A peek at the neurobiology behind teenage behavior? Yes, please.

10. Sherlock Holmes and the Disappearing Diamond (Baker Street Academy #1) by Sam Hearn (March 27)

Told through Watson’s blog, detective notes, school assignments, media reports, and energetic comic-strip illustrations, this introduction to Arthur Conan Doyle’s classic characters will have every young super-sleuth hooked!

I am always here for a new children’s adaptation of the Holmes stories. It looks like this may have come out in the UK a couple years ago, but I haven’t heard anything about it yet.

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Round-Up Review: Gethsemane Brown Mysteries

Murder in G Major (Gethsemane Brown Mysteries, #1) Death in D Minor (Gethsemane Brown Mysteries, #2)Killing in C Sharp (Gethsemane Brown Mysteries #3)

Murder in G Major by Alexia Gordon
My rating: 4 of 5 stars

Death in D Minor by Alexia Gordon
My rating: 5 of 5 stars

Killing in C Sharp by Alexia Gordon
My rating: 3 of 5 stars

I’m putting up one review for all three of these books, partly because I read them all in a span of about 4 days, and partly because it’s difficult to talk about the second and third books without spoiling the first (and second).

I stumbled across this series looking for books to fulfill the Read Harder Challenge Task #21: A mystery by a person of color or LGBTQ+ author. A cozy mystery series about an African American musician stranded in rural Ireland and recruited by a ghost (and she doesn’t believe in ghosts) to solve his murder, which was written off as a suicide decades ago? Yes, please.

Early on, I was a little skeptical about the ghost thing. (Ha! See what I did there?) But Eamon is an absolutely perfect foil for Gethsemane, and their interactions are thoroughly charming.

Of the three books, I liked the second one, Death in D Minor the best. The book introduces Gethsemane’s brother-in-law, an interesting character in his own right as well as a window into Gethsemane’s life before Dunmullach. There’s also a new ghost in town, which is just fun. And there’s a needlework sampler that plays a major role, which I found even more appealing than the music angle (but that’s me).

I liked the second book so much I immediately downloaded the e-ARC of the third book, Killing in C Sharp, from NetGalley rather than wait for the book to be published next month. When the crew of a ghost-hunting television show arrives on Gethsemane’s doorstep, you know things are about to get interesting. In fact, they get downright bizarre. There’s another new ghost, and this one is not at all friendly.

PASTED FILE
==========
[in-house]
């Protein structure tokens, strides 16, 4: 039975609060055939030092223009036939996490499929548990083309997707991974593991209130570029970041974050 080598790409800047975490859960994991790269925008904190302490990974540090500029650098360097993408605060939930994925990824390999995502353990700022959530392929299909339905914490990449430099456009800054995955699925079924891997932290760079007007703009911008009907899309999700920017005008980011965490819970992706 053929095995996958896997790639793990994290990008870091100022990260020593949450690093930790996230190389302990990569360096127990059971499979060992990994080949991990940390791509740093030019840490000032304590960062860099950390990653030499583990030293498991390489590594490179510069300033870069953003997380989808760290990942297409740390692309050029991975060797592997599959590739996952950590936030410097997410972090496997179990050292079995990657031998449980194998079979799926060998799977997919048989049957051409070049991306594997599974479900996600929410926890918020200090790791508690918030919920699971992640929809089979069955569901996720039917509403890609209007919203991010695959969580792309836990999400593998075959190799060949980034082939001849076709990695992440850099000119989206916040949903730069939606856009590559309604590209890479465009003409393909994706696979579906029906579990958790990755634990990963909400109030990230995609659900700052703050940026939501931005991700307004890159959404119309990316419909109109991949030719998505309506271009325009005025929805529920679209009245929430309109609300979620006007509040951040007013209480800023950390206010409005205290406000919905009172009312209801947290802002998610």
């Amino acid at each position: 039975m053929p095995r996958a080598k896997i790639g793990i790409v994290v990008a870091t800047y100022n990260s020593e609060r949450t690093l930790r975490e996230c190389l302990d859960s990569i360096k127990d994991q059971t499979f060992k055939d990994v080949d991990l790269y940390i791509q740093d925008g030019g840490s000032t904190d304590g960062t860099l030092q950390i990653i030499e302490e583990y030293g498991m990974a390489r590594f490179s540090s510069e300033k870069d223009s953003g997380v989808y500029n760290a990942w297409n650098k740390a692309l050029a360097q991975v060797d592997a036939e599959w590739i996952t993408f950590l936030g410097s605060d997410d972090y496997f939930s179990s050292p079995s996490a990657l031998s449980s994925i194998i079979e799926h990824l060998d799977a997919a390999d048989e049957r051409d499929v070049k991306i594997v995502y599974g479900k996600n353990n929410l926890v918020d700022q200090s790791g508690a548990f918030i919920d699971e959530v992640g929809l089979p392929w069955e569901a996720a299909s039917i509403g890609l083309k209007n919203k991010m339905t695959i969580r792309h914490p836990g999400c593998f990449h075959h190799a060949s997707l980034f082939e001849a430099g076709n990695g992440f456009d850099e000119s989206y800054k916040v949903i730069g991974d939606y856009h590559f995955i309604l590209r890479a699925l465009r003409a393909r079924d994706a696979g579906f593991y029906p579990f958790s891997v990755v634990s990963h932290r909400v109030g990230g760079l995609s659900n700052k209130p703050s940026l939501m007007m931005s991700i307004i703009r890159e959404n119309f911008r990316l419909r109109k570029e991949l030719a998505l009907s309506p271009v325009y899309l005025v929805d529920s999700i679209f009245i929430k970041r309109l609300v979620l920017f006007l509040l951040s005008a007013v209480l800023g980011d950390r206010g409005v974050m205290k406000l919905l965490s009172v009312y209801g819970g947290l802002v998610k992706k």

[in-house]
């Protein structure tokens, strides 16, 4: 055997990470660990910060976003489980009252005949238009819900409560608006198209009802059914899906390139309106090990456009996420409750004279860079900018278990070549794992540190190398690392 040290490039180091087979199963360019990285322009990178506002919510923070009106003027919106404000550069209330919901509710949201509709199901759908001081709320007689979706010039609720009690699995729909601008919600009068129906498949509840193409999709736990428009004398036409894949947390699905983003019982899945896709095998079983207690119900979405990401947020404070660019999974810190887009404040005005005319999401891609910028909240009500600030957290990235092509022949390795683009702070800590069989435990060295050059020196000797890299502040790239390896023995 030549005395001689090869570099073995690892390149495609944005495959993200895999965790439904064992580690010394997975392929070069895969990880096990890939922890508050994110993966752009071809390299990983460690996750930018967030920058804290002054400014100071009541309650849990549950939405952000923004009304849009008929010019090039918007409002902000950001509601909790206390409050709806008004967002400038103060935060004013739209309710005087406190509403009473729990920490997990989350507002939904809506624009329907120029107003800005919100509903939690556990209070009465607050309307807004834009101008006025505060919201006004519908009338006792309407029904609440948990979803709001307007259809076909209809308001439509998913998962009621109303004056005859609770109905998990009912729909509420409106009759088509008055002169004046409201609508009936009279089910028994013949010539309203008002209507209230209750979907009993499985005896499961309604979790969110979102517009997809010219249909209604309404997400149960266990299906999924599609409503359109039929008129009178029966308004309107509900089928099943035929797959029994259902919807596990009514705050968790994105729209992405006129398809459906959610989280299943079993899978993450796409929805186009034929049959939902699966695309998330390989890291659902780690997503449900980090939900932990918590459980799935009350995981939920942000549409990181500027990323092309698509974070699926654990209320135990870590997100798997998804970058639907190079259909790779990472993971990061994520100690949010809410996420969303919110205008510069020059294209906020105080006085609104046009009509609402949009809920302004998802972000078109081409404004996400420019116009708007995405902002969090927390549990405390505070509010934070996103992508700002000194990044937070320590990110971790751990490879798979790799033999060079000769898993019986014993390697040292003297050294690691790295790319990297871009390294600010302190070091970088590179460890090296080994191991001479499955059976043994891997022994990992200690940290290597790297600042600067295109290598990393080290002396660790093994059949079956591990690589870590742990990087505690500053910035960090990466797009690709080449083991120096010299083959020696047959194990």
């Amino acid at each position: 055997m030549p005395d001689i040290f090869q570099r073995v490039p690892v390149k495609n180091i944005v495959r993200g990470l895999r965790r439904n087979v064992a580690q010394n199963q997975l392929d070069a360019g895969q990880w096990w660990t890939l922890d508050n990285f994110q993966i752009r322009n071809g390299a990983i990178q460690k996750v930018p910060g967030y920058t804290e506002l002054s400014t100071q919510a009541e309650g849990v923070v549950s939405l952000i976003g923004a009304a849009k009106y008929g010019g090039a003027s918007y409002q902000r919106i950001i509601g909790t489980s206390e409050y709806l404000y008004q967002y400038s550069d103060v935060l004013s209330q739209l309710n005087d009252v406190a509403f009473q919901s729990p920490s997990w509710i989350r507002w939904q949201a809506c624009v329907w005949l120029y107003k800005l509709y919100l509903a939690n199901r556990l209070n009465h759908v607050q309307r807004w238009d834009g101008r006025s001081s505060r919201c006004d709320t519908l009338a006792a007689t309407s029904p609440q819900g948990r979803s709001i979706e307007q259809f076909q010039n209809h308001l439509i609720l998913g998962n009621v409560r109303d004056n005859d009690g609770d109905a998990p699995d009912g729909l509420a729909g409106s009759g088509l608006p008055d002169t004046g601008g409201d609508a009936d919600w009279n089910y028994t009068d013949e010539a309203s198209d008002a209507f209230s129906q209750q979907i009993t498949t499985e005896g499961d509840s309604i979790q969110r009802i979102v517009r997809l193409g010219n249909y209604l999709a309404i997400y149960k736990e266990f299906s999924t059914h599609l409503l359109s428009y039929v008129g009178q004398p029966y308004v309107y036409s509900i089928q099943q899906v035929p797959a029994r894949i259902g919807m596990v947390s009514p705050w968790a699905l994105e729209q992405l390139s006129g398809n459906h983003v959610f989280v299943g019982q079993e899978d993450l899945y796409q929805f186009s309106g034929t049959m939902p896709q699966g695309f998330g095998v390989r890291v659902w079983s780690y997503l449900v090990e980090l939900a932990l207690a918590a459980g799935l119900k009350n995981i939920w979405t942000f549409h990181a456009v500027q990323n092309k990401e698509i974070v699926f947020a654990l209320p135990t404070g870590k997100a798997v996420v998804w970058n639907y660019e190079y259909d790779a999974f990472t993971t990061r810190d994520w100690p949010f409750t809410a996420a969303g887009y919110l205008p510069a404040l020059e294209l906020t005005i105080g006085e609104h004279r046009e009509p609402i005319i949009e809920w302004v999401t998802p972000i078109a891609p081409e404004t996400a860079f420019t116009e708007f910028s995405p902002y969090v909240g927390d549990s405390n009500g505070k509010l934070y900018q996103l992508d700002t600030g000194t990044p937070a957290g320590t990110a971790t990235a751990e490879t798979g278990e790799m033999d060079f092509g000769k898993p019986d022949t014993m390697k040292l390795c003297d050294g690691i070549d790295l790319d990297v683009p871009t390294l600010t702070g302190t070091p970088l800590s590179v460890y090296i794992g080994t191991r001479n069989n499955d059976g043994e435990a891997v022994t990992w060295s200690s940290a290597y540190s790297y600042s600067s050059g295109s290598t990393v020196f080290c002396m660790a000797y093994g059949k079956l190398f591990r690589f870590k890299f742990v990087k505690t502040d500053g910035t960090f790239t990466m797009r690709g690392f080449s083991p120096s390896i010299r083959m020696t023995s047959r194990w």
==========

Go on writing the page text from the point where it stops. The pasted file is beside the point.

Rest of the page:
As much as I enjoyed the books, though, I am troubled by the representation of queer (apologies to those who dislike that word, but it’s really the best catch-all in this case) characters – there are a few, but none of them seem quite okay. I don’t need every queer character to be good, but when every one is evil and/or mentally ill, that’s a problem. The representation of mental illness is a little problematic, too, especially in the first book.

Overall, I found the series entertaining and engaging, which is what I want in a cozy mystery. I’ll be keeping an eye out for a fourth book in the series.

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#BookishBloggersUnite – Introduction

Welcome to #BookishBloggersUnite!

In the words of Katy @ The Bookish Cronk, this week’s host:

Bookish Bloggers Unite was formed when a group of like-minded writers decided they wanted to talk about books together. We hope you’ll join us!

This is the first week, so it’s only natural that our topic this week is introductions. Katy answers the full list of questions on her blog; I’ve selected some of them to answer myself.

Who/What got you into reading?

I’ve been reading as long as I can remember. One of my earliest memories is of sitting in our basement, reading a tiny little book of Peanuts comics.

My parents were (are) both readers, and our house was full of books of all kinds.

There’s a photo of me as a toddler, sitting on the floor, “reading” a copy of Ringer’s Winning Through Intimidation. I also happen to have a washcloth on my head, proving that I have always loved books and always had questionable fashion sense.

What are your favorite genres?

Historical fiction, mystery, and some fantasy. I’ve been on a cozy mystery kick of late. I used to be slightly obsessed with Arthurian-inspired tales. And, of course, I’m completely obsessed with Sherlock Holmes.

On the non-fiction side, I enjoy memoir, social science, and history, especially the Heroic Age of Antarctic Exploration.